The UK Government is being urged to support drug testing at festivals to increase safety following a Digital, Culture, Media and Sport (DCMS) select committee meeting last month. 

The committee was presented with compelling evidence to show that widespread drug-checking services save lives. The new recommendations come amid fears of an increase in drug-related incidents and deaths if festivals do return this summer following a hiatus of more than 12 months. In the past four years figures show 14 young people have passed away as a result of overdoses, but experts believe the true figure is much higher. 

“We are highly concerned that a compressed festival season, the likely circulation of high-strength, adulterated drugs and increased risk-taking after lockdown will lead to a spike in drug related deaths at festivals this summer,” the DCMS warned. “We heard compelling arguments that drug checking saves lives, but in many cases service providers and police forces are being constrained by a lack of clarity in the legal framework and the need for stronger evidence.”

The advice is in part based on an evaluation of the drug checking service delivered by The Loop, a charity we have covered extensively in the past. According to research by the International Journal of Drug Policy, more than half of those who engaged with the organisation disposed of substances that showed to be something other than expected. When asked months later, more than a quarter also said they did not buy drugs from strangers.

Since 2016 “there have been no drug-related deaths at any festival [with drug-checking],” the DCMS committee noted. It also revealed that in 2018 the government stated it would not “stand in the way” of drug testing, but confusion over the nationwide legality of schemes was a major issue. Councils, police and organisers must all agree to implement such initiatives.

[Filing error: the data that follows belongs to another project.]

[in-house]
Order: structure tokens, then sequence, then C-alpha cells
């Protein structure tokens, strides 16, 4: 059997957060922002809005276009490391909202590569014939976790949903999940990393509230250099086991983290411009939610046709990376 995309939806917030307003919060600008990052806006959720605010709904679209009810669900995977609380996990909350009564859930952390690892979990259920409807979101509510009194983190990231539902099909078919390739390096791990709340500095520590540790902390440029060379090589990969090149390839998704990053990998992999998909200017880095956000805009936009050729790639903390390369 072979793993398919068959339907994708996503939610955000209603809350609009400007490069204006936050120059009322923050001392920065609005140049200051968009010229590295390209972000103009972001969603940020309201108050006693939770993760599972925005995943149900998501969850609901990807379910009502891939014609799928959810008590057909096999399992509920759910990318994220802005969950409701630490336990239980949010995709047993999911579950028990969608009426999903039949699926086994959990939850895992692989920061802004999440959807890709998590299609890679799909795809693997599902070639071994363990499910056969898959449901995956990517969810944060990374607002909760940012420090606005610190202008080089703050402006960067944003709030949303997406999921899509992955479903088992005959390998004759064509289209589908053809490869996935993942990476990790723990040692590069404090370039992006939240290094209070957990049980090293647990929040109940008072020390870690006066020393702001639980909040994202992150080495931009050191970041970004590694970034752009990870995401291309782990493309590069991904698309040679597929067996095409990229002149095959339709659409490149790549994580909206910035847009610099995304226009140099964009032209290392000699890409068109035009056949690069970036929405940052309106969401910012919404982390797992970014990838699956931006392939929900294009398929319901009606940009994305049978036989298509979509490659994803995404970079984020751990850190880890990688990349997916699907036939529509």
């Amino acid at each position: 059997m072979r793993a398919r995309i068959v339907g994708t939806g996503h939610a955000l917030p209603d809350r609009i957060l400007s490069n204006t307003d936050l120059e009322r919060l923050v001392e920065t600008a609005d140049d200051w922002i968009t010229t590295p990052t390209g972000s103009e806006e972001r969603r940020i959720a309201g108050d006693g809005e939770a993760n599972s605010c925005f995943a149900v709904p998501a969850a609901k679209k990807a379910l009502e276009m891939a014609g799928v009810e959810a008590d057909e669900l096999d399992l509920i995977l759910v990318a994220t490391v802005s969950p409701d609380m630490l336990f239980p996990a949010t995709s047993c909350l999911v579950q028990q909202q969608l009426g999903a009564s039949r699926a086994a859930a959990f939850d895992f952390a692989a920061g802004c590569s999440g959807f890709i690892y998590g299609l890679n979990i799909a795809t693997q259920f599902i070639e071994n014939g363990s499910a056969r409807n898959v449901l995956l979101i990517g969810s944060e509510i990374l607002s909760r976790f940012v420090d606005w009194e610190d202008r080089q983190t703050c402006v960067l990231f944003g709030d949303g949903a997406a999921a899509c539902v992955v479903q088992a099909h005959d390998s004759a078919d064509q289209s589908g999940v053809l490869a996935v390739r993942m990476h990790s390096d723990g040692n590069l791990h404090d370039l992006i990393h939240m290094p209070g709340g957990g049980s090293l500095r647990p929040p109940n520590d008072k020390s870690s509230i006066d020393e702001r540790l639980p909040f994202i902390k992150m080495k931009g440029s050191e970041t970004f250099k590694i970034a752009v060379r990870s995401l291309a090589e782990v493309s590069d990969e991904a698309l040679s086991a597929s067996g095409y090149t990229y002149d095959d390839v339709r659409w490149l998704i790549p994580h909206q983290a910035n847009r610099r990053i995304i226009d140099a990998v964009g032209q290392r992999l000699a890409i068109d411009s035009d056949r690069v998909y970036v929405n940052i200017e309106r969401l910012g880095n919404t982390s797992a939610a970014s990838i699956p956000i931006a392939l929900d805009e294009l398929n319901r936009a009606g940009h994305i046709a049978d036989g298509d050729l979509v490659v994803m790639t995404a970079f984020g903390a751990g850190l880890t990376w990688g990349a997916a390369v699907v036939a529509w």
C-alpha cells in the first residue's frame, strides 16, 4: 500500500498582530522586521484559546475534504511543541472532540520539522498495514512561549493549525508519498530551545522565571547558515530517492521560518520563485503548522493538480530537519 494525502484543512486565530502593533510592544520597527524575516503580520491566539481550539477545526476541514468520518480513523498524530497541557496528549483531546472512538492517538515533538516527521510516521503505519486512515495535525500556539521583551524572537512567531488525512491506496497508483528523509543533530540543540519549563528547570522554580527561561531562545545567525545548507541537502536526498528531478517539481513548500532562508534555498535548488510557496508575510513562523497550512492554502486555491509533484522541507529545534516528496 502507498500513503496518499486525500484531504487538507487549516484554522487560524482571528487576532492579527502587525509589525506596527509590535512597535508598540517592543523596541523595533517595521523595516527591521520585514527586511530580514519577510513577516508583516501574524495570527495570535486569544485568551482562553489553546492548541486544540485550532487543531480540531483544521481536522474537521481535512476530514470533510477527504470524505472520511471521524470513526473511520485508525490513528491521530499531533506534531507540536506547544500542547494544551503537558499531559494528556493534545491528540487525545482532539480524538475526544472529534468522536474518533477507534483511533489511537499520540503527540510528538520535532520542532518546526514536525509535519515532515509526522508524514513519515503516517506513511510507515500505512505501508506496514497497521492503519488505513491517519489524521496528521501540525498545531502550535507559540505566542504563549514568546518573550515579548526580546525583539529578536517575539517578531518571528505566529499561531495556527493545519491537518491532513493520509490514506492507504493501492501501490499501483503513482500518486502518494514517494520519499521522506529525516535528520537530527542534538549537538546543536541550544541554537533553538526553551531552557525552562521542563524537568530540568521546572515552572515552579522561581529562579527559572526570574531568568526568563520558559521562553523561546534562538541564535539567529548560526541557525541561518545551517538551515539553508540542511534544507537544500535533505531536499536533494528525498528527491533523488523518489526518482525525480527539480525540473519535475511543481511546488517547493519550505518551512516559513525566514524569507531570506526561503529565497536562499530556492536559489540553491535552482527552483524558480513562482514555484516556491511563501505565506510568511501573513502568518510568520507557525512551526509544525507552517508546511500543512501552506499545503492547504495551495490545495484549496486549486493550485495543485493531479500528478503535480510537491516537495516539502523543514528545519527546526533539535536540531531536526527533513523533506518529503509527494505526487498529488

A Guardian report on the findings includes testimonies from mothers whose children died due to illegal substances, and now advocate for drug testing to be in place. These include Wendy Teasdill, whose daughter Ellie Rowe took a lethal combination of high-strength ketamine and alcohol at Boomtown in 2013. The event brought drug testing in four years later, and there have been no deaths since. 

“Had The Loop been at Boomtown when Ellie was there she would have taken the opportunity to have her drugs tested,” Teasdill said. ” She would also have been advised not to take alcohol with it.” 

The article also points to several instances in which the DCMS cites attempts to introduce services that were blocked by authorities. “We Are FSTVL in Essex told us that it has tried on several occasions to introduction Multi Agency Safety Testing (MAST)… but each attempt has been denied by the Metropolitan police… The government should introduce a dedicated licensing scheme for drug checking to set a clear legal framework and minimum standards that service providers must meet.”

Currently, UK festivals are set to return from 21st June, in line with the final lifting of COVID-19 restrictions, although reports now suggest this could be delayed by anything from two weeks to one month. For a more international perspective on drug use, the Global Drug Survey’s COVID-19 special edition took place last year, with results set to be published next month.